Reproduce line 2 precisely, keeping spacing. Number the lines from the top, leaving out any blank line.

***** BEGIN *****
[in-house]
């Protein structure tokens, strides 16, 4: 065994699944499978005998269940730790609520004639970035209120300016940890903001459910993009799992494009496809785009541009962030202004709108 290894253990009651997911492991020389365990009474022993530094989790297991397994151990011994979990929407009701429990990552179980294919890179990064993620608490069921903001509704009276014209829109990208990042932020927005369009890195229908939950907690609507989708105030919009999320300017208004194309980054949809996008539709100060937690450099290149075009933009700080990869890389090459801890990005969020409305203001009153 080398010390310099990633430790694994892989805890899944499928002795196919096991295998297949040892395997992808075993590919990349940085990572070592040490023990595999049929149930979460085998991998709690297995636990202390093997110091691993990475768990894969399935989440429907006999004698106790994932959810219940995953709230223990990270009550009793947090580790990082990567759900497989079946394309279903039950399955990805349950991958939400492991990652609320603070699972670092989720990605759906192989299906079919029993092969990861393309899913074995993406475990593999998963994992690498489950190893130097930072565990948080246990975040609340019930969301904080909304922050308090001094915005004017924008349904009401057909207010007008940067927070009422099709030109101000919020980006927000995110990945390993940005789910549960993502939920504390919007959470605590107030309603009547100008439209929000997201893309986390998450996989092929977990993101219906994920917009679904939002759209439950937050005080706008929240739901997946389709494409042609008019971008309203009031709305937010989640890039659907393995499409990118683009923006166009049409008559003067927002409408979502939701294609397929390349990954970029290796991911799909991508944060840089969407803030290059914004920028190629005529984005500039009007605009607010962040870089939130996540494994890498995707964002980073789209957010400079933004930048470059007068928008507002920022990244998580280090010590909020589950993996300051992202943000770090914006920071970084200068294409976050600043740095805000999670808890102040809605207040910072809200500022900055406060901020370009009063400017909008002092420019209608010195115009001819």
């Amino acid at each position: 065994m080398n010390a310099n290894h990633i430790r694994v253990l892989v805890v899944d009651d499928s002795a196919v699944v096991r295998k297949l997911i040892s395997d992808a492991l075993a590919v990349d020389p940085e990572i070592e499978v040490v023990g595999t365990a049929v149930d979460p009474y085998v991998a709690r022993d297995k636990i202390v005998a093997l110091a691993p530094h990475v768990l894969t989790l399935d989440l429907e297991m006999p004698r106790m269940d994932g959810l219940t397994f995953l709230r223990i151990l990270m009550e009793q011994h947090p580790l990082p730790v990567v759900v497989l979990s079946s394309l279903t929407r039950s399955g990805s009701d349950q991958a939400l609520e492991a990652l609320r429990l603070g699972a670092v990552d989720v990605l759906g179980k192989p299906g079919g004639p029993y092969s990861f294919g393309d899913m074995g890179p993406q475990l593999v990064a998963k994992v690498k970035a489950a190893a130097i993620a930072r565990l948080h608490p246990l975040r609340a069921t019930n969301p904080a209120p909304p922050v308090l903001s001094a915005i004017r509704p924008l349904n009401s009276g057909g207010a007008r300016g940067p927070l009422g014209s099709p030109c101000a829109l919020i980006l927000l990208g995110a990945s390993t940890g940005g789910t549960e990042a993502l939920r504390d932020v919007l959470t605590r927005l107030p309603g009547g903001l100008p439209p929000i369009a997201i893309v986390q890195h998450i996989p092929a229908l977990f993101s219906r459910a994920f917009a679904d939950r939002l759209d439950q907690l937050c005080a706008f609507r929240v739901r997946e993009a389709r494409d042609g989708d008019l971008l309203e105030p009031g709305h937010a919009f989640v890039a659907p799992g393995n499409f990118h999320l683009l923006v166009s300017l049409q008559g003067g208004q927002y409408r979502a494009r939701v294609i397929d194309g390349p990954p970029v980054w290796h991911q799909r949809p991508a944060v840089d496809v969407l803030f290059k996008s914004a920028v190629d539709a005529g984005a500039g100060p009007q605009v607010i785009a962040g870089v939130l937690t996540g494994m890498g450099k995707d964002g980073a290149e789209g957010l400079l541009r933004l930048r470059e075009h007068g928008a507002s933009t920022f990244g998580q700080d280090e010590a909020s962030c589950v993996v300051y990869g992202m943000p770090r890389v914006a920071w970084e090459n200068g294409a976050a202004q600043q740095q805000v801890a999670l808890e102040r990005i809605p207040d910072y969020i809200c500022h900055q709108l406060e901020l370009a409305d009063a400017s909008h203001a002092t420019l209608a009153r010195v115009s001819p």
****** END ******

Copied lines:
């Protein structure tokens, strides 16, 4: 065994699944499978005998269940730790609520004639970035209120300016940890903001459910993009799992494009496809785009541009962030202004709108 290894253990009651997911492991020389365990009474022993530094989790297991397994151990011994979990929407009701429990990552179980294919890179990064993620608490069921903001509704009276014209829109990208990042932020927005369009890195229908939950907690609507989708105030919009999320300017208004194309980054949809996008539709100060937690450099290149075009933009700080990869890389090459801890990005969020409305203001009153 080398010390310099990633430790694994892989805890899944499928002795196919096991295998297949040892395997992808075993590919990349940085990572070592040490023990595999049929149930979460085998991998709690297995636990202390093997110091691993990475768990894969399935989440429907006999004698106790994932959810219940995953709230223990990270009550009793947090580790990082990567759900497989079946394309279903039950399955990805349950991958939400492991990652609320603070699972670092989720990605759906192989299906079919029993092969990861393309899913074995993406475990593999998963994992690498489950190893130097930072565990948080246990975040609340019930969301904080909304922050308090001094915005004017924008349904009401057909207010007008940067927070009422099709030109101000919020980006927000995110990945390993940005789910549960993502939920504390919007959470605590107030309603009547100008439209929000997201893309986390998450996989092929977990993101219906994920917009679904939002759209439950937050005080706008929240739901997946389709494409042609008019971008309203009031709305937010989640890039659907393995499409990118683009923006166009049409008559003067927002409408979502939701294609397929390349990954970029290796991911799909991508944060840089969407803030290059914004920028190629005529984005500039009007605009607010962040870089939130996540494994890498995707964002980073789209957010400079933004930048470059007068928008507002920022990244998580280090010590909020589950993996300051992202943000770090914006920071970084200068294409976050600043740095805000999670808890102040809605207040910072809200500022900055406060901020370009009063400017909008002092420019209608010195115009001819």